Good Friday concert
Friday April 02nd 2010, 10:43 pm
Filed under: Friends,Life

There was a choir concert at the church in Menlo Park tonight.  I was the only one here able to go, but our friend Jim was playing the organ and I wouldn’t miss for anything being there in memory of what his family went through a few years ago:  to cherish and celebrate with him by my simple presence the life of his son, remembering the joy in Jim‘s playing as he got the news, right there at the organ at a Good Friday concert, that Nicholas was being released from the hospital.

And to remember God’s Son most of all.

“Two shall be working in the field; one shall be taken, the other left.”  I think I get that obscure phrase better than I used to. Life simply is what it is.

I was two minutes late and the place was packed. Looking in the doorway, I saw one open seat only.  Taking it, I found myself sitting next to Alma. Alma!! We threw our arms around each other in silent exclamations of surprised delight.

We lived near each other and saw each other every Sunday when her first two and my younger two children were babies; her Nicole was a preschooler and Nathan a toddler when they moved away.

About ten years later, my friend Michelle, for whom I knitted the original Monterey Shawl, had her young daughter admitted to Children’s Hospital, and I went to visit her with a toy to cheer her up.

Only, the parents had forgotten to add the detail that when they’d moved here, they’d kept their old insurance, meaning she was in Oakland Children’s Hospital over an hour away, not at the Lucile Packard one at Stanford right nearby. Oops.  She wasn’t there.

Well, that didn’t work!  I was walking back down the sidewalk towards my car, wondering why why why–when Alma and I saw each other. After all those years.



Only–I knew if I were seeing her there, of all places…

Her son Nathan had had a childhood cancer treated, one that no child had ever survived that rare type of tumor if it were larger than so many centimeters.

His had been the size of a watermelon.

And now it was back and so was he and there we both were.  We grieved together, and I absolutely knew that that was why Michelle and her husband hadn’t thought to mention which hospital; their daughter recovered quickly from a temporary thing, and I needed to be in that spot on that day for Alma to receive that comfort.

Nathan had wanted to be a fireman when he grew up.  A firehouse near where they lived took him into their hearts as he fought the good fight, so much so that when he passed, they came with their big red trucks to the funeral in his honor and to comfort his family.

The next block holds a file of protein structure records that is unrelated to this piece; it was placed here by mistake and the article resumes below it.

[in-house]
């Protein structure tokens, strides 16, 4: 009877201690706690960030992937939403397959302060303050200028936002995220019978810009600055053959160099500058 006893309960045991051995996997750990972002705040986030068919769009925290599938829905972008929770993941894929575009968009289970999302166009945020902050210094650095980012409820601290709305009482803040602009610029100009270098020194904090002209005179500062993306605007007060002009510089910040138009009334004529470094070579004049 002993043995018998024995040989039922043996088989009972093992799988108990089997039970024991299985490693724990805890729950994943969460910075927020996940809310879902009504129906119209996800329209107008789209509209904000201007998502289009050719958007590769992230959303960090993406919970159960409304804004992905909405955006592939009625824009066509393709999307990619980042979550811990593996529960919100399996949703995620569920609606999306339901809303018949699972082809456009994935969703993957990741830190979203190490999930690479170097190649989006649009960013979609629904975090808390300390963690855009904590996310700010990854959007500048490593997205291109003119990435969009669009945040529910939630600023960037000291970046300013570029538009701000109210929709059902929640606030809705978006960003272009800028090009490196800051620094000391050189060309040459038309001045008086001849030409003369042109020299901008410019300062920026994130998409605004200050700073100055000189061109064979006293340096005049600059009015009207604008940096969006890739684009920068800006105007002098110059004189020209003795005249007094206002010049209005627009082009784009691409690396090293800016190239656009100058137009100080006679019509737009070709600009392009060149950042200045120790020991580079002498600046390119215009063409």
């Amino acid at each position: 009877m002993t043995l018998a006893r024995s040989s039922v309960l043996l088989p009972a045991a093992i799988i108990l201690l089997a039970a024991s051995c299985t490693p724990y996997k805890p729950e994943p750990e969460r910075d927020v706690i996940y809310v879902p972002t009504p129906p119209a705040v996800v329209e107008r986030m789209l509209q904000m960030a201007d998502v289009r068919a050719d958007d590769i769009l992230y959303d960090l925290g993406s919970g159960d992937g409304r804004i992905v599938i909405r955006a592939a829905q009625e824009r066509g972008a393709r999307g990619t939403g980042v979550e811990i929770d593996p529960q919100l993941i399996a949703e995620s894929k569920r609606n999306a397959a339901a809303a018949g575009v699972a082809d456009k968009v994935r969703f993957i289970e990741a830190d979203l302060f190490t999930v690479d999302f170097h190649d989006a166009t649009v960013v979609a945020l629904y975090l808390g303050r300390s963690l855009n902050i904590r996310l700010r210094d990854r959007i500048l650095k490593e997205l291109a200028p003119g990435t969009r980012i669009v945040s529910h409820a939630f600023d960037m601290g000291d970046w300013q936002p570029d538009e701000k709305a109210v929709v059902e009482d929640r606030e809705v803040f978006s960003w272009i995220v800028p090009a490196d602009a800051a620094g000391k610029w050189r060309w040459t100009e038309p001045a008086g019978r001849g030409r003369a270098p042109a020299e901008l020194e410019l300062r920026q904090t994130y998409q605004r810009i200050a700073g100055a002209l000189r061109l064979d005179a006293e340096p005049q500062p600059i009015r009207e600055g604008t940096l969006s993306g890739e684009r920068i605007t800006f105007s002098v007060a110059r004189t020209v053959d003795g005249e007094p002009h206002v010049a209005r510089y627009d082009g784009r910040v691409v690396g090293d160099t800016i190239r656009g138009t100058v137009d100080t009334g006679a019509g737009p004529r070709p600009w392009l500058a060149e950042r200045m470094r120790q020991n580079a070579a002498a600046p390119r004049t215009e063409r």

And of course I came too.  I remembered Nicole and Nathan, the big sister holding carefully onto her little brother’s hand, the two of them inseparable, always; what would she do without him?  Alma told me they’d stayed close like that as they’d gotten bigger, too.

That was all, again, about a dozen years ago.  And there she was tonight.  I’d come to celebrate that Jim’s son had survived his fall from the ski lift over that Spring Break–and found myself there beside a woman who, as the music went on, was wiping tears, particularly, it seemed to me afterwards, during Mary’s Song.

And I knew. Oh, honey, I knew.  You don’t get over the loss of a child; you only get through it.

I can only hope that knowing that someone else was there who knew and who somehow ended up, again, right there, helped.

5 Comments so far
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We never know when someone out of our past will re-enter our lives, and perhaps we never even know why. But assuredly there is a purpose there.

Bit of fun —

We are responsible for what we do, unless we are celebrities.

I’ve learned that artificial intelligence is no match for natural stupidity.

There is a fine line between genius and insanity.

Comment by Don Meyer 04.03.10 @ 10:15 am

No coincidences… I’m glad you were there to sit with her.

Comment by Channon 04.03.10 @ 11:38 am

I have no doubt that your being there did indeed help, Alison.

Comment by RobinM 04.04.10 @ 7:34 am

to you both.

Comment by Diana Troldahl 04.04.10 @ 9:27 am

Some folks call it “serendipity.” I call it God. He always knows the needs of our hearts.

Comment by Shirley 04.11.10 @ 7:00 pm

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